Helping Your Clients Define the Meaning of “Wealth”

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In my work with clients, one of the most important services I provide, in addition to coaching on finance, estate planning, and investing, is facilitating cross-generational conversations about what it means to have wealth, and especially about what it means to use wealth wisely.

When I was a teenager, I desperately wanted a pair of Jordache jeans (please, no wisecracks about what this indicates about my age). But my family was on a tight budget, and it didn’t include designer jeans for the youngest kid in the house. So, I made a deal with my dad: I would clear out the blackberry thicket that covered a large part of the property on which our house stood. It was typically full of castoffs from my father’s carpentry work anyway, and I considered it an eyesore. My dad agreed to pay me a dollar an hour, and my parents said that as long as I put at least half the money I made into savings, I could use what was left to buy my jeans.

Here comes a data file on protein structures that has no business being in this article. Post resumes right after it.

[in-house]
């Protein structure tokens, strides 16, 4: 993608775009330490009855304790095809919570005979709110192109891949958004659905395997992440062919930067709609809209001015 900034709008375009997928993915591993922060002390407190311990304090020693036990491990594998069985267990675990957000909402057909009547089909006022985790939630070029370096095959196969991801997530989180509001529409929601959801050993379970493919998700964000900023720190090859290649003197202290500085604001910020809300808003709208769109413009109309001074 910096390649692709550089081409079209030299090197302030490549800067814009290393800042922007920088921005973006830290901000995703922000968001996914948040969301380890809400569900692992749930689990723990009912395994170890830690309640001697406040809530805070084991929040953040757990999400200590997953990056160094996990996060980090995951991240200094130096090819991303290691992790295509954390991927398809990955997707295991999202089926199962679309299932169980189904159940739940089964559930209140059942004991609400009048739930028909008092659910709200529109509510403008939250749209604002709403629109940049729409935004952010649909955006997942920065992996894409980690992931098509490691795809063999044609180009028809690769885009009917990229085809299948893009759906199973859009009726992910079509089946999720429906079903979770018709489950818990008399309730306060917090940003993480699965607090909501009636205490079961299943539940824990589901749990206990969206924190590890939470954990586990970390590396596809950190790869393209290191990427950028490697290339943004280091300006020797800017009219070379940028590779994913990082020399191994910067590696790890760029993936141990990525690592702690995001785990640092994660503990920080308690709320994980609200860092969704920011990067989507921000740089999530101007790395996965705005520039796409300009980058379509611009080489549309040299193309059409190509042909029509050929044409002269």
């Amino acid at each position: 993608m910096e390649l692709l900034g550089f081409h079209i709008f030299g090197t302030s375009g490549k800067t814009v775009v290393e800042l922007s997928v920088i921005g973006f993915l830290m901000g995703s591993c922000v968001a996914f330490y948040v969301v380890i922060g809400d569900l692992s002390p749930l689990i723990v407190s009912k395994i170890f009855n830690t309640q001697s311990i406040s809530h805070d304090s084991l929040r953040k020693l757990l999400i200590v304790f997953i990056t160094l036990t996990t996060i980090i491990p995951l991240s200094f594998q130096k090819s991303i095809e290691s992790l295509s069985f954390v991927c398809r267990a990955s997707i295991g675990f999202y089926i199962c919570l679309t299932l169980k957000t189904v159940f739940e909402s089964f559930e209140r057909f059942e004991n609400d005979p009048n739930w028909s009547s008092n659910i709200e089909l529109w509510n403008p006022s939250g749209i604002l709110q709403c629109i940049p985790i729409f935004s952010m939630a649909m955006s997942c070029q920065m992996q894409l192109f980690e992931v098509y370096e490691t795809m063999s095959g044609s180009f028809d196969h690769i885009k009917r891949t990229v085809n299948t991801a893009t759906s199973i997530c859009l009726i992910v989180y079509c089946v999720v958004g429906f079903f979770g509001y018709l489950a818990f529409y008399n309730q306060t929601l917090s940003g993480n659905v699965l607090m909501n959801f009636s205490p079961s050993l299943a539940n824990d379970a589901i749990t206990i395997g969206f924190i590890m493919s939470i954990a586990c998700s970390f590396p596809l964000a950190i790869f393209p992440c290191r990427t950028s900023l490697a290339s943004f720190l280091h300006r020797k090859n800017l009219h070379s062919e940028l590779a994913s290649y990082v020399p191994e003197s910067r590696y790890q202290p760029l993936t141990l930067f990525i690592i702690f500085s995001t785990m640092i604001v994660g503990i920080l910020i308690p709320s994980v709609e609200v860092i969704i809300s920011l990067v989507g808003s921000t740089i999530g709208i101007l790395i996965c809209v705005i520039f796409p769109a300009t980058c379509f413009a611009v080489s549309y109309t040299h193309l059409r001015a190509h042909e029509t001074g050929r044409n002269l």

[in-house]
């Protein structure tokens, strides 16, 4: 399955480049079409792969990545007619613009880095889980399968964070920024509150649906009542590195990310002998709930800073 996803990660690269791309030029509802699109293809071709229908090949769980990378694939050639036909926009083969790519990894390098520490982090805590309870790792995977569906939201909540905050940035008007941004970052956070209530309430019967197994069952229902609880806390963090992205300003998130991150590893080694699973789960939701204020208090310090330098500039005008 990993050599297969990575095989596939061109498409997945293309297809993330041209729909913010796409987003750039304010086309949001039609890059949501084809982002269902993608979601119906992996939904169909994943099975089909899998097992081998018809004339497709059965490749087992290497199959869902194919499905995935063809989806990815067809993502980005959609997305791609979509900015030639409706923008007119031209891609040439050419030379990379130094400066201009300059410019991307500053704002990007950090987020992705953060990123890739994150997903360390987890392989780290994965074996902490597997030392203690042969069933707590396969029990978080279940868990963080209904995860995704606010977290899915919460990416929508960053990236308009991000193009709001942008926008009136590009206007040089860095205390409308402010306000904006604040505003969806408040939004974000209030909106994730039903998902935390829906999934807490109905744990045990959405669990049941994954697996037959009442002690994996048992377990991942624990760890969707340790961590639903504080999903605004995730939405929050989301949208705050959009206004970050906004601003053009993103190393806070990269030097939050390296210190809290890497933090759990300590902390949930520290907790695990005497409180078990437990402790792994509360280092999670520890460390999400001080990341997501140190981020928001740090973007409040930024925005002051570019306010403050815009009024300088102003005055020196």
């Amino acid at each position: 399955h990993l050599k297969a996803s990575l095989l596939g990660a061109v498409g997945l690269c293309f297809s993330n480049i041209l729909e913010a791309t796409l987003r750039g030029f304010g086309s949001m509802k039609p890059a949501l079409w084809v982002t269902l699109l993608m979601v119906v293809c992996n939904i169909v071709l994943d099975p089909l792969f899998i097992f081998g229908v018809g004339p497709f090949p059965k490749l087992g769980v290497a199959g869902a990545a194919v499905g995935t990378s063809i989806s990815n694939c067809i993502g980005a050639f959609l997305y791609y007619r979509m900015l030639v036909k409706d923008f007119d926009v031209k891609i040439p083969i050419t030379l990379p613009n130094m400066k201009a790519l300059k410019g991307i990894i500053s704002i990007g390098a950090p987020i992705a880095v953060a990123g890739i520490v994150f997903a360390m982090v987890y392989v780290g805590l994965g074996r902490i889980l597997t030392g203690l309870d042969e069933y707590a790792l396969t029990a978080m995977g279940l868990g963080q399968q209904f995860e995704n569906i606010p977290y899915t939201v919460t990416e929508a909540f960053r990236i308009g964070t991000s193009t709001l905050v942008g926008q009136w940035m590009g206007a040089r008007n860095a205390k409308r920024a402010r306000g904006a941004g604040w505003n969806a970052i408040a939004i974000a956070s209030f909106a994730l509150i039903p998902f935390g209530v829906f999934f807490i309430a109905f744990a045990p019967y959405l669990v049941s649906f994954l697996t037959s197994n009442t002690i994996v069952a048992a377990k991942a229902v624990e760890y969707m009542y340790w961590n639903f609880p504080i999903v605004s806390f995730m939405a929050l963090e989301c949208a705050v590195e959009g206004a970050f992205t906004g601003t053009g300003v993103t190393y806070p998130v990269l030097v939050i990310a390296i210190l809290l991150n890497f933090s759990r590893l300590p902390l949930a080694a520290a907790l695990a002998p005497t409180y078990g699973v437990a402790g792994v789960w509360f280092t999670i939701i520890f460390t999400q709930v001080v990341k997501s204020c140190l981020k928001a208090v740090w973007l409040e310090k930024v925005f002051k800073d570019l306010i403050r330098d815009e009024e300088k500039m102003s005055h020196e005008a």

As I relate in my book, Wealthy by Design, I stuck to the task, and about 70 hours of work and a few blisters later, I went to the store and proudly purchased my first pair of Jordache jeans – brand new, not hand-me-downs from an older sister.

I wore those jeans like a badge of honor.

At that time in my young life, Jordache jeans represented the height of luxury and “cool.” All the popular girls in my class wore them, and my idea of wealth included being able to buy as many pairs of Jordache jeans in as many styles and colors as there were. My hardworking, blue-collar parents, on the other hand, likely had a different definition: being wealthy meant not having to worry about where next month’s groceries, mortgage payment, and gas money were coming from.